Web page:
April 1, 2014 in City

Mayor vetoes council plan that would have limited sprawl

By and The Spokesman-Review
 
Jesse Tinsley photoBuy this photo

Spokane City Council President Ben Stuckart, surrounded by environmental and neighborhood advocates, delivers a terse rebuke of Mayor David Condon’s veto of an anti-sprawl ordinance Monday at City Hall.
(Full-size photo)

Citing concerns about the region’s economic health, Spokane Mayor David Condon vetoed a contentious City Council plan Monday that relies on new utility restrictions to thwart improper sprawl outside city limits.

It marked the first mayoral veto of Condon’s term and sets up a potential City Council scramble to find an unlikely fifth vote among the council’s three most conservative members to override it.

“It would introduce too much uncertainty into our area’s economic growth and planning,” said Condon, who was heavily lobbied by developers and contractors opposed to the plan but also met with groups supporting it. He said he reluctantly decided to exercise his veto power. The mayor pledged to work with Spokane County commissioners to develop a better way to coordinate regional growth.

Under the plan, which was pushed by Councilman Jon Snyder and approved March 17 on a 4-2 vote, city water and sewer service extensions into potentially contested new urban growth areas outside city limits would be prohibited until any legal challenges are resolved. It’s intended to block what many see as a loophole in state law that allows developers to obtain permits that must be honored even when legal challenges prevail in establishing that the zoning change was improper.

Several developments on Spokane’s outskirts have taken advantage of the loophole, which Snyder and others say forces the city to extend costly services to new urban growth areas approved by county commissioners rather than tend to the infrastructure needs of existing residents.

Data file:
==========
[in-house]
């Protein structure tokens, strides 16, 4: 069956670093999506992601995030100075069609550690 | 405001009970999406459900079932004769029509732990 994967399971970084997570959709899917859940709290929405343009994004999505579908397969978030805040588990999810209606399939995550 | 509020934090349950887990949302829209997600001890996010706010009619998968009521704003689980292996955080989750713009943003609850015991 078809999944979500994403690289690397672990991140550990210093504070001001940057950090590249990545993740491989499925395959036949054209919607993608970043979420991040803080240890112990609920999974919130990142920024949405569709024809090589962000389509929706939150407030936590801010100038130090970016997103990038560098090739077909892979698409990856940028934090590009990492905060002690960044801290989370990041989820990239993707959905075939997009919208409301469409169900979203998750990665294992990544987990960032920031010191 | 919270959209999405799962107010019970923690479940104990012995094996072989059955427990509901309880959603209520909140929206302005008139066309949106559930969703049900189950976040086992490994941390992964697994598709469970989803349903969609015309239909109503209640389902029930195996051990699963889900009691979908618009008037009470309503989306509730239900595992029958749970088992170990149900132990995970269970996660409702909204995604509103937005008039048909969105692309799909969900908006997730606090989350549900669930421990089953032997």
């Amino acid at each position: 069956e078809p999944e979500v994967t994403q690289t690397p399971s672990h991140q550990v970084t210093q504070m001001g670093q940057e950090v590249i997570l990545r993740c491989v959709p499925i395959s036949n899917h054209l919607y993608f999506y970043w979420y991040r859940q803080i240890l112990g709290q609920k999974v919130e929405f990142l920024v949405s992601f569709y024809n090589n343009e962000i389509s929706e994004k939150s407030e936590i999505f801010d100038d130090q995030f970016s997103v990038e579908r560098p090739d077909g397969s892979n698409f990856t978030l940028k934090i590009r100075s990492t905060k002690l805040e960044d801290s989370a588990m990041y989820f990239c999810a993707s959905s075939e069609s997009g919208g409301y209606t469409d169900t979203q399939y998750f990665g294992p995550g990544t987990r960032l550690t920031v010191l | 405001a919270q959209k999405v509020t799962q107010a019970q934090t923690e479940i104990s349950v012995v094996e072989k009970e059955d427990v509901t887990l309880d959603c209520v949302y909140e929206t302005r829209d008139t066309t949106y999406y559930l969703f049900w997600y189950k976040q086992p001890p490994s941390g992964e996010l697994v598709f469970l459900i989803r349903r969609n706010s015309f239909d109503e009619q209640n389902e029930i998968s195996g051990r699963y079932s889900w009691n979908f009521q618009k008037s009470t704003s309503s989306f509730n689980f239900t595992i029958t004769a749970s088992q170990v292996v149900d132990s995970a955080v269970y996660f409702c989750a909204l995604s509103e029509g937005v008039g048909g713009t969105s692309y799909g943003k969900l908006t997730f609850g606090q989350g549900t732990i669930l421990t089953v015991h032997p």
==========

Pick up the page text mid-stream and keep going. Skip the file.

The City Council plan was rolled out after the County Commission’s approval last year of a 4,100-acre expansion of the boundaries where residential and commercial development is allowed in outlying areas. That expansion was ruled improper by a state board because it lacked sufficient public hearings and drew the ire of Gov. Jay Inslee, who directed two state agencies to work with groups opposing the expansion.

Condon opposed the size of the county’s latest urban growth expansion but said restricting utilities is the wrong approach. He said he’s working with Spokane County commissioners to develop a more coordinated approach to growth, and would prefer finding ways to encourage developers to build within the city rather than forcing them to do so with regulatory authority.

Snyder and others said the cost of extending urban services to new growth areas is estimated at $64 million, not counting transportation upgrades.

Snyder said the county’s expansion of the urban growth area in 2013 led to an “unfortunate outcome of prioritizing these new development projects over infrastructure needs for current water and sewer customers.”

One of the areas under contention is a 109-lot subdivision known as Twisted Willows, which has only one access point at Custer Street and 42nd Avenue in southeast Spokane. It would send hundreds, if not thousands, of daily vehicle trips onto a substandard Havana Street, an old two-lane roadway.

Snyder said fixing Havana to handle higher traffic will cost more than $1 million.

“Nobody is anti-growth or anti-development, but where’s the balance?” Snyder said.

The Spokane Home Builders Association hailed Condon’s announcement.

“The ordinance was legally questionable to begin with, was rushed through to a vote of the Council with no public participation, and no studies were conducted on how its implementation would impact housing affordability or business recruitment in our region,” the association said in a news release.


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